Arc welding is the process of joining two metal workpieces together using a flux covered electrode which is melted in an electric arc and becomes a fused part of the pieces being welded. Arc welding requires time, effort and patience to master as the weld rod position is very delicate to the position of the workpiece. The following is a simple guide to learn the basic technique of arc welding.
There are 4 basic steps to perform an arc welding:
Strike the arc. This is the process of creating an electric arc between the electrode and the workpiece.
Moving the arc to create a bead. The bead is the metal from the melting electrode flowing together with molten metal from the base metal to fill the space between the pieces being joined by welding.
Shape the weld bead. This is done by weaving the arc back and forth across the weld path either in a zig zag or figure 8 motion so the metal spreads to the width that you want your finished weld bead to be.
Chip and brush the weld between passes. Each time you complete a pass, or trip from one end to the other of your weld, you need to remove the slag, or the melted electrode flux material, from the surface of the weld bead so only clean molten metal will be filling the weld on the subsequent passes.
Things to take note in arc welding
Prepare the metal to be welded
Arc welding is more tolerant to slightly rusty metal than other electric welding processes but at the least, you should remove any paint, grease, rust, or other contaminants with metal brush, sandpaper or abrasive grinder to avoid weld contamination or inclusion.
Attach clamps on workpieces and grounding
Ensure there is a clean location so that the electrical circuit can be completed with minimal resistance at the ground location. Again, rust or paint will interfere with the grounding of your work piece, making it difficult to create an arc when you begin welding.
Select the correct rod and amperage range for the work you are attempting
As an example, 1⁄4 inch (0.6 cm) plate steel can be welded effectively using an E6011, 1⁄8 inch (0.3 cm) electrode, at between 80-100 amps.
Rod Angle (lead angle)
When welding on the workpiece, the rod should be angled around 10 to 20 degrees from vertical and pulled in the direction towards the welder. The angle of the rod prevents the slag overtaking the rod (inclusions in the weld will occur if welding is carried over the slag). Use your spare hand to support the top of the electrode to improve control of the electrode if necessary.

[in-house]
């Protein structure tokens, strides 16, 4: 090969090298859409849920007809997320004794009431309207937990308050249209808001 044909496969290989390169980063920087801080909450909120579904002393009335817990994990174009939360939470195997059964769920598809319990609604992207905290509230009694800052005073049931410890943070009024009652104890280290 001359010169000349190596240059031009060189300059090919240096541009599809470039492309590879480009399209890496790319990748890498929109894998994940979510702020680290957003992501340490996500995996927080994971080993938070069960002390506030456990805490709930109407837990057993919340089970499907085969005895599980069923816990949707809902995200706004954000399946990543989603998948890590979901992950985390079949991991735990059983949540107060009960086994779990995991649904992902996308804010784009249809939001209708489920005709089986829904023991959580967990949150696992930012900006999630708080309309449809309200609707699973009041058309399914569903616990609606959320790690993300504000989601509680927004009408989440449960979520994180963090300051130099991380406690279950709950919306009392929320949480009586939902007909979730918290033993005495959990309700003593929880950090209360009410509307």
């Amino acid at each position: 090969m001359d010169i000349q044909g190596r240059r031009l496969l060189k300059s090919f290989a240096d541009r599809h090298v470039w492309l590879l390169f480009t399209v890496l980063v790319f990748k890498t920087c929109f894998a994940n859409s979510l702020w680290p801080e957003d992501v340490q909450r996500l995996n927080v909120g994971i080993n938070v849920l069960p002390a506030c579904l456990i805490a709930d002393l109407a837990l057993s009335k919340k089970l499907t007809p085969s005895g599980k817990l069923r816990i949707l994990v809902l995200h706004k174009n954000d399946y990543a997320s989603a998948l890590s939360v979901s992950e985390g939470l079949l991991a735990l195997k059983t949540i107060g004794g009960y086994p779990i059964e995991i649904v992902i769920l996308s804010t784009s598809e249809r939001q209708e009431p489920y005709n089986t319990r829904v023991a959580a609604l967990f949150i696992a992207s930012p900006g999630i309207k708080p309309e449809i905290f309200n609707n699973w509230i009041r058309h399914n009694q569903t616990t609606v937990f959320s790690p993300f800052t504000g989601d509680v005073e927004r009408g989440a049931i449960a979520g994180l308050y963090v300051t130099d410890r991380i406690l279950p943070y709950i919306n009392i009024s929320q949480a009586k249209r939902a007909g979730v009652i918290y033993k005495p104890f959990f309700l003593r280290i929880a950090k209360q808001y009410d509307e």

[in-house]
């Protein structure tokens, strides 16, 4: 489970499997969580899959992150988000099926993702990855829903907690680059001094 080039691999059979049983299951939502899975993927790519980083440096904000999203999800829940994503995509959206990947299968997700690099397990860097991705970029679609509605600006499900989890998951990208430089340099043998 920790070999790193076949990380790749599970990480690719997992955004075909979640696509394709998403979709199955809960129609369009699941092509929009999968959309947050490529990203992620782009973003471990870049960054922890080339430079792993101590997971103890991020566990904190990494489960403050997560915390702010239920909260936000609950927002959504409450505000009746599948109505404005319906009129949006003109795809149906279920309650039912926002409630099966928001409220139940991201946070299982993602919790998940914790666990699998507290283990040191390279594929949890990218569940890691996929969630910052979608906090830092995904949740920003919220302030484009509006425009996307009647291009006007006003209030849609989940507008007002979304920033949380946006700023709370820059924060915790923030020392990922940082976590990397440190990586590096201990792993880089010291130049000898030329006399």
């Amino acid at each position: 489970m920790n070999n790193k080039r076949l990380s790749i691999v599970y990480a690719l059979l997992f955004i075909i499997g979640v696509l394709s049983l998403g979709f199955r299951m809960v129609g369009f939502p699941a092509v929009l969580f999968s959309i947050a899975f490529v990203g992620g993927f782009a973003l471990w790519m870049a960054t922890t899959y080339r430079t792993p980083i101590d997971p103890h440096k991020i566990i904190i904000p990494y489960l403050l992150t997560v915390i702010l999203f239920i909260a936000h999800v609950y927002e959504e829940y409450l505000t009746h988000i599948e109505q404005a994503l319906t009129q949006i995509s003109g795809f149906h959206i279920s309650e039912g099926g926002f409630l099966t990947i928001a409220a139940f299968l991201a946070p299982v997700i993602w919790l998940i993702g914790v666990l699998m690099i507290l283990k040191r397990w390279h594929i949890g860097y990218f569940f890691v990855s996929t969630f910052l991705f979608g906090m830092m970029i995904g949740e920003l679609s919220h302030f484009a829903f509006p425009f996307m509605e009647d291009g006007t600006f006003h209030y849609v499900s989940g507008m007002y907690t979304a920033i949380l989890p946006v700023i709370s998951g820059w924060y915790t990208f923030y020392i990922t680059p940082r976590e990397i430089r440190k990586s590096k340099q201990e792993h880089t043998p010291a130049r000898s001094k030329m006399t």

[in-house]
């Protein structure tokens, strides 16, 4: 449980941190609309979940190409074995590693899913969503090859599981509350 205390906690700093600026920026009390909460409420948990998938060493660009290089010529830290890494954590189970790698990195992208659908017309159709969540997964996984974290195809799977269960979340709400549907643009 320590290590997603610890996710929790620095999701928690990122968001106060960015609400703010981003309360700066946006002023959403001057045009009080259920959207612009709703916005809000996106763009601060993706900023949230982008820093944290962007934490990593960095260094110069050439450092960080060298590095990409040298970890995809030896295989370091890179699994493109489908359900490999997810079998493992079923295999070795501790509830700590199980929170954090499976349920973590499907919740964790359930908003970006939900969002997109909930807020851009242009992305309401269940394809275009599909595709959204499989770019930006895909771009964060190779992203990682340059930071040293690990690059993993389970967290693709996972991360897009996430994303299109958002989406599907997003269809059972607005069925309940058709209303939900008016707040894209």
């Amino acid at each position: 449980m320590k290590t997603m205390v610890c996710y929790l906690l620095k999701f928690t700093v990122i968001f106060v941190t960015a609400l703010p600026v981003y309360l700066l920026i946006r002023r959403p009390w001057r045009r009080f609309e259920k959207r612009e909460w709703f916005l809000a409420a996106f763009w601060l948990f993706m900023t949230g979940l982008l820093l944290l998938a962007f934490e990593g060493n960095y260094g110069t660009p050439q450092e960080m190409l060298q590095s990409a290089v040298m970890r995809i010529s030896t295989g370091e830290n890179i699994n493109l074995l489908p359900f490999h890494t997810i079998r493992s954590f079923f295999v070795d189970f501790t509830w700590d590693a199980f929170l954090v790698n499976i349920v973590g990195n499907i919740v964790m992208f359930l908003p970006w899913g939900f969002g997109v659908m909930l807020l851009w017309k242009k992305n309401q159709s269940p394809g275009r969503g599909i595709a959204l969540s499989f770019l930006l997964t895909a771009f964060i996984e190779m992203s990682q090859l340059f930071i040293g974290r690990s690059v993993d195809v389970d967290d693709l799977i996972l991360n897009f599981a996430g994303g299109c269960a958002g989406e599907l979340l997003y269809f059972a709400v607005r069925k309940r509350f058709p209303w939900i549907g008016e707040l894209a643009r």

The arc length is the distance between the electrode and the weld pool. It should be roughly the same as the diameter of the rod. You will get used to the arc length after some practices.
The arc length can be easily determined by the sound and visible light from the arc. The arc should be kept short and hide the majority of the light from the weld without pushing the rod into the slag pool. A good short arc length will result in a consistent sharp crackling sound. The appearance of the completed weld will provide further clues.
Maintaining Lead Angle and Arc Length
As the welding rod gets shorter during the weld process, takes a mindful effort to reduce the length of the arc. Excessive arc length will lead to an unstable arc with excess heat and undercutting. This is one of the most common mistakes by beginners.
The angle of the rod should be maintained over the length of the weld. Practice is necessary to avoid decreasing the lead angle as the weld progresses, as this can lead to slag inclusions and even cause the arc to stall. The easy approach to maintain rod angle is to focus on moving the rod holder rather than the rod as the weld progresses
After welding, you may want to remove the slag and clean up your weld. Chip off the slag and wire brush the weld to remove any foreign material and remaining slag. Ensure eye protection is worn as the brittle slag can fly off to distance. A clean weld after grinding is easier to examine for any pitting, puddling or other defects.